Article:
FERAL deer are increasingly being spotted roaming Gold Coast suburbs and have been seen as far south as the Tweed.

However, Gold Coast City Council cannot say how many of the invasive animals are thought to be in the city, despite describing management of the pest population as critically important.

Residents in Merrimac and Mudgeeraba have been informally reporting deer sightings in recent times.

The council's data indicates most sightings occur in Advancetown, Guanaba and Merrimac.

Nick Rossiter took to Facebook to share a photo of three deer grazing on his property. Picture: Facebook/Nick Rossiter
Nick Rossiter took to Facebook to share a photo of three deer grazing on his property. Picture: Facebook/Nick Rossiter

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Nick Rossiter took to Facebook to share a photo of three deer grazing on his Mudgeeraba property, to the amusement of social media users.

It comes as the council continues to collect data and map populations as it works towards "future management" programs.

Deer compete with native wildlife for food and cause widespread environmental damage by trampling with their split hoofs.

A deer on a rampage through Gooding Drive Villas at Merrimac on the Gold Coast in 2015. Picture: Luke Marsden.
A deer on a rampage through Gooding Drive Villas at Merrimac on the Gold Coast in 2015. Picture: Luke Marsden.

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They have also been linked with serious traffic crashes, sometimes proving fatal.

Deer were introduced to Australia in the late 19th century and have established populations across Queensland.

In mid-2019, deer were sighted in the Tweed for the first time ever.

The Gold Coast council was asked how many deer were thought to be in the city and what was being done to manage the population.

A police officer goes after a troublesome deer in Merrimac in 2015. Picture: Luke Marsden.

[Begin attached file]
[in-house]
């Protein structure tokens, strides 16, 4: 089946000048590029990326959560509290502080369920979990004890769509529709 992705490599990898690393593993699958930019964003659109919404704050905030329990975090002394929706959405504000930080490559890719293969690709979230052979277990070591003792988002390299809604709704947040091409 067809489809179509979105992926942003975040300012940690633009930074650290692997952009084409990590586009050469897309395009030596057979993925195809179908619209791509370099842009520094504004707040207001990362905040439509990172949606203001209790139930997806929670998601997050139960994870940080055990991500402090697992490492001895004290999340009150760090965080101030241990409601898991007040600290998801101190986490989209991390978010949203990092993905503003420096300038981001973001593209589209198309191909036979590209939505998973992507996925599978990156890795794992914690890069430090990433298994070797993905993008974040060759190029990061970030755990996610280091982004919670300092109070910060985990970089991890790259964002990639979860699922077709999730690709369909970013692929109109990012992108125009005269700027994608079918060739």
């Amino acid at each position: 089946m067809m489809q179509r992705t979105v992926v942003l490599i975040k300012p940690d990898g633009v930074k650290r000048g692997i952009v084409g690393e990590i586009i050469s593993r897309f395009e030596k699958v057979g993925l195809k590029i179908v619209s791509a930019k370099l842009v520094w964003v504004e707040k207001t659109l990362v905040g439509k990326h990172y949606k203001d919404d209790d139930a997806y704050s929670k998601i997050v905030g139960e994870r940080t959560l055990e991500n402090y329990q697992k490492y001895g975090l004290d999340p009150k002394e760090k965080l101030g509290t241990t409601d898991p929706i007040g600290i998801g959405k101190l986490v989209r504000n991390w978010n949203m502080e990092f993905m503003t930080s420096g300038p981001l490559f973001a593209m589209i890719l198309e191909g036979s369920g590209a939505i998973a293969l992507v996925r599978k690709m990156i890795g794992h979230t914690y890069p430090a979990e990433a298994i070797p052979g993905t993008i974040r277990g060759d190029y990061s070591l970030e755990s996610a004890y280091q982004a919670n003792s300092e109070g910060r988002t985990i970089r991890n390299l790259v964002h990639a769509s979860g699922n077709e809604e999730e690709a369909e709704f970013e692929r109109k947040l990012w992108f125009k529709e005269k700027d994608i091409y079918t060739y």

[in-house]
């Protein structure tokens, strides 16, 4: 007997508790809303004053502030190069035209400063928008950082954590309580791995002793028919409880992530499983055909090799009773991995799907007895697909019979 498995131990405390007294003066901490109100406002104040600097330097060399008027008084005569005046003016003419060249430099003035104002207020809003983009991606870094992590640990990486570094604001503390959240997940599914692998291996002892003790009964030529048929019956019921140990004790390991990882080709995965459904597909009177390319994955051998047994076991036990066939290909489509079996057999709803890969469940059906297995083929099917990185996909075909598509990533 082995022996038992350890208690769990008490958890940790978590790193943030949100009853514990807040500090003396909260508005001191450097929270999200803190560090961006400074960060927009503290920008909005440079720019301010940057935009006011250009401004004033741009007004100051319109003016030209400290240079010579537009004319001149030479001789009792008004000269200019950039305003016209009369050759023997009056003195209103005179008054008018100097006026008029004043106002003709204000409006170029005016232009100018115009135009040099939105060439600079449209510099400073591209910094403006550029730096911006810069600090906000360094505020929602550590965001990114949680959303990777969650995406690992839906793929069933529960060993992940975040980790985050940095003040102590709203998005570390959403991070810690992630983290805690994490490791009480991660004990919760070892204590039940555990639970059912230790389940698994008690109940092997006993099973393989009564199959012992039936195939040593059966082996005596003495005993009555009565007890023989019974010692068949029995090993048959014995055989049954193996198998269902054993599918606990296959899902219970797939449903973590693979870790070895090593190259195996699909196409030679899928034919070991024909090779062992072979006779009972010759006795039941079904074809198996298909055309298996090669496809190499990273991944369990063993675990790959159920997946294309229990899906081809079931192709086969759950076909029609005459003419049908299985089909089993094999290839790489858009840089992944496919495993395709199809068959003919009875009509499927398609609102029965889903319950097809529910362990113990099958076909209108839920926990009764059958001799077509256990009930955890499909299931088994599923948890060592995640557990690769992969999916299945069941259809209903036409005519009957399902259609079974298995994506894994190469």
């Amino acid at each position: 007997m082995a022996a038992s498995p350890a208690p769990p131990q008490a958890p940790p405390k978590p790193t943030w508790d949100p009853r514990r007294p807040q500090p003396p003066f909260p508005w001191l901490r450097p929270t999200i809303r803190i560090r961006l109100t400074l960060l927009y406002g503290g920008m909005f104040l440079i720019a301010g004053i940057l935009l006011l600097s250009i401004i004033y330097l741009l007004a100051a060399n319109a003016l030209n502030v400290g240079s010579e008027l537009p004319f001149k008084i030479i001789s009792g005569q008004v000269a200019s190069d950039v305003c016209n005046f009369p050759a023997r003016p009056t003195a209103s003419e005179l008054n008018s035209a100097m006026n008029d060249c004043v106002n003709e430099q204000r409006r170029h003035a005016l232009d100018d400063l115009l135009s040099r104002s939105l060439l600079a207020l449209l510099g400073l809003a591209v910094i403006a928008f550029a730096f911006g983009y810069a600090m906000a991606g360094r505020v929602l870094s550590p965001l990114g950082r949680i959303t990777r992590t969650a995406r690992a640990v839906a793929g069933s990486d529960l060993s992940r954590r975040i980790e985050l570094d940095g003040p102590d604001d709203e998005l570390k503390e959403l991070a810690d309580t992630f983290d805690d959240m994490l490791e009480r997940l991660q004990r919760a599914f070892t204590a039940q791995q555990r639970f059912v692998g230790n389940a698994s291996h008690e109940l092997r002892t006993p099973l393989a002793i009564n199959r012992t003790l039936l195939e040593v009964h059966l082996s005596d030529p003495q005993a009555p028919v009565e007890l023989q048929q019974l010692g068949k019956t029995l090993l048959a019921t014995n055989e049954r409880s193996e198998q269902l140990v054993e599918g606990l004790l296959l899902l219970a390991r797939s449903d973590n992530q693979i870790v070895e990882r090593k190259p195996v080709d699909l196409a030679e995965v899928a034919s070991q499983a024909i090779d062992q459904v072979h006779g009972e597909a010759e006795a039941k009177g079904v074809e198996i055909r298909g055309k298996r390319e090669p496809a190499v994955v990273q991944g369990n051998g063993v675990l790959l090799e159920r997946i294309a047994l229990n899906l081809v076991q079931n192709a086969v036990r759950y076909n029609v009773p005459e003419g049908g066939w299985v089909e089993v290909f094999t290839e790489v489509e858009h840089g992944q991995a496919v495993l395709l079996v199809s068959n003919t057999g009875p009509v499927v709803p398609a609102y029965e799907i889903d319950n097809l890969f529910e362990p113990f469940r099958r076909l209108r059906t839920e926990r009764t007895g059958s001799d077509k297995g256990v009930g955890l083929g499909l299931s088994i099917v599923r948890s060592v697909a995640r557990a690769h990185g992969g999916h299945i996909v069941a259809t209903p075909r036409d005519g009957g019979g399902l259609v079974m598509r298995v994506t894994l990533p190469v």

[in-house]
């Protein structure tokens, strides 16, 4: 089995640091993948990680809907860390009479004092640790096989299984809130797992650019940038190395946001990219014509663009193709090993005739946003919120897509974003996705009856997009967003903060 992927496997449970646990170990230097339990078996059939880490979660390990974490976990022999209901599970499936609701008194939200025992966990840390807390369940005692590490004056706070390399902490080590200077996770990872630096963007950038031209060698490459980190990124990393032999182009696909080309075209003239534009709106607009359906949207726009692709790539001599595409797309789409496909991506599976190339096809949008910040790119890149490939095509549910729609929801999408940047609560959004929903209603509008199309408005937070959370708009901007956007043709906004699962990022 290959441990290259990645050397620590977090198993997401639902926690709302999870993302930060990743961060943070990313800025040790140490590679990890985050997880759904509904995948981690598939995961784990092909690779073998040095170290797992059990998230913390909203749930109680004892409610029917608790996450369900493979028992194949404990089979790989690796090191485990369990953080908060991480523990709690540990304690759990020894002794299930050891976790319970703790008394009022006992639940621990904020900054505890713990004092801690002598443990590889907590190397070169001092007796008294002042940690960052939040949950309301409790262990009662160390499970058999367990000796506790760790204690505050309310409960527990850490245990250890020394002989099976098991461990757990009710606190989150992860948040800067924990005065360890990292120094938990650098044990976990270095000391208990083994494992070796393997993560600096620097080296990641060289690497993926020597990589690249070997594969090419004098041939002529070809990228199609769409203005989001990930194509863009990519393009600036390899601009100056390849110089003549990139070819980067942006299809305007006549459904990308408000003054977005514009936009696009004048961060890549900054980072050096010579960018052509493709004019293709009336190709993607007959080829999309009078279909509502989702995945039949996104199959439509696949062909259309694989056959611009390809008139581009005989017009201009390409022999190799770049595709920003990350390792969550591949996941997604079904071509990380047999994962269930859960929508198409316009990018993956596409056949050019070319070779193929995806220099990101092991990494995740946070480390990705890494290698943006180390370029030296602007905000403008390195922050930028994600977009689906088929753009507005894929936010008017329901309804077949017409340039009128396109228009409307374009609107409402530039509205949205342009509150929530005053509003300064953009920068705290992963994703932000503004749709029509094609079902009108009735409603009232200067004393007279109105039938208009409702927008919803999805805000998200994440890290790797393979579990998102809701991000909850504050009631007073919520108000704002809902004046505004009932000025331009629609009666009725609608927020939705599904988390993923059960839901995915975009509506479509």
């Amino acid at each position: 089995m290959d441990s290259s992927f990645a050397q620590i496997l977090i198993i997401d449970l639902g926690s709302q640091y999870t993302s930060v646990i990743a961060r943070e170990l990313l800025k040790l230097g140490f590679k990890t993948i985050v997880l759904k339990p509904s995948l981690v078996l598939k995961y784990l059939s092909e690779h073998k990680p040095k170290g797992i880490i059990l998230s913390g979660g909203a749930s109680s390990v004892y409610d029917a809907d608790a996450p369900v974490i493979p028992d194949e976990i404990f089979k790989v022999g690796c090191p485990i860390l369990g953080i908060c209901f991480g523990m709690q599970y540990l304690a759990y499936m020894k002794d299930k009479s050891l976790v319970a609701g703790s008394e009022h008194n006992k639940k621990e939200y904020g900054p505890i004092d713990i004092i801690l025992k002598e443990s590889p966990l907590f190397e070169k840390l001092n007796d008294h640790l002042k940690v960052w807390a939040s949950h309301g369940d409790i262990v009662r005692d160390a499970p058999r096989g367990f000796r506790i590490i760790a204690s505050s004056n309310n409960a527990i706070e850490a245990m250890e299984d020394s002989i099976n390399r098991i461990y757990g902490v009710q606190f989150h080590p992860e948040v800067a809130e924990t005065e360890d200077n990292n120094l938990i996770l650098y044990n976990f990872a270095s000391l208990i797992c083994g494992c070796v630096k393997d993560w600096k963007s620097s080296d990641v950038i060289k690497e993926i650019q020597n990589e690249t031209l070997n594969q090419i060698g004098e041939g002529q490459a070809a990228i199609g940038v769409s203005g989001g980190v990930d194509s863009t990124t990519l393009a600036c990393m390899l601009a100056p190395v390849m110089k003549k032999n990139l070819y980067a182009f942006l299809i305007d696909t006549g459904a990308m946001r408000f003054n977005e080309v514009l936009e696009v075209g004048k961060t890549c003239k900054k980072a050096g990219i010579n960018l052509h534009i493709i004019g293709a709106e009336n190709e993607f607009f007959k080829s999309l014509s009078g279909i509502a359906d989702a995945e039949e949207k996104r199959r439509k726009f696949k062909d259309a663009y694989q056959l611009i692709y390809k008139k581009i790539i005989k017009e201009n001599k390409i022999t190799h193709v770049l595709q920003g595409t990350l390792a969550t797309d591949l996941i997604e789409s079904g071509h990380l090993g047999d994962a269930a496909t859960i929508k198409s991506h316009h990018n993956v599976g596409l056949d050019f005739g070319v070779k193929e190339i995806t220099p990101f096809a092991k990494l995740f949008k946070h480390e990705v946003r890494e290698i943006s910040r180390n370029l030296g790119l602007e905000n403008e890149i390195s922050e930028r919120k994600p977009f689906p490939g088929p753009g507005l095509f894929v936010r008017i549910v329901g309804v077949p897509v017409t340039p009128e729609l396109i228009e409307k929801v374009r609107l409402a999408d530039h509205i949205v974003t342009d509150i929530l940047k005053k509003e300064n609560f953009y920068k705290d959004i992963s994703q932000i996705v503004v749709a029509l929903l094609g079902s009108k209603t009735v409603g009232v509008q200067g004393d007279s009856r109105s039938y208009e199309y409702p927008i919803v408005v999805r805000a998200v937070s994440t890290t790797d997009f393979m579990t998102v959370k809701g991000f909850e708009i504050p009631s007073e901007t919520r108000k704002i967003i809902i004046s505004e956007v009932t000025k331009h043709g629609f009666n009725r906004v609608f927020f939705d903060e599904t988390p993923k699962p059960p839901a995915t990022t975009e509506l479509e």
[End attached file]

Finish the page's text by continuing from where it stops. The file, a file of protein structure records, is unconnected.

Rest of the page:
A police officer goes after a troublesome deer in Merrimac in 2015. Picture: Luke Marsden.

"City officers undertake frequent monitoring of feral deer activity across different areas of the Gold Coast," a spokesperson said.

"Feral deer found on council land are managed in accordance with council's biosecurity management plan and relevant legislation."

 

 

There has been no recent complaints about deer activity, despite sightings.

"Although there have been no recent complaints recorded relating to feral deer, City officers investigate issues as they arise," the spokesperson said.

Gold Coast
Gold Coast "aquadeer" Trevor became a popular sight in the mid-2000s. Picture: Gold Coast Bulletin

The council's biosecurity management plan for deer includes delaying their spread by eradication and containment.

Deer have been in the headlines on the Coast with some regularity in the past decade, but none have captured more attention than famed "aquadeer" Trevor, who lived on Wavebreak Island in the mid-2000s.

Gold Coast
Gold Coast "aquadeer" Trevor was often spotting swimming. Picture: Gold Coast Bulletin

He was first spotted roaming the man-made island and churning through the Broadwater in 2004 and was joined by a female deer named Karla about two years later.

Trevor was shot and killed by a wildlife officer after it led police on a chase from Burleigh Heads to the Isle of Capri.

Originally published as Oh deer: Feral animals on move across Coast



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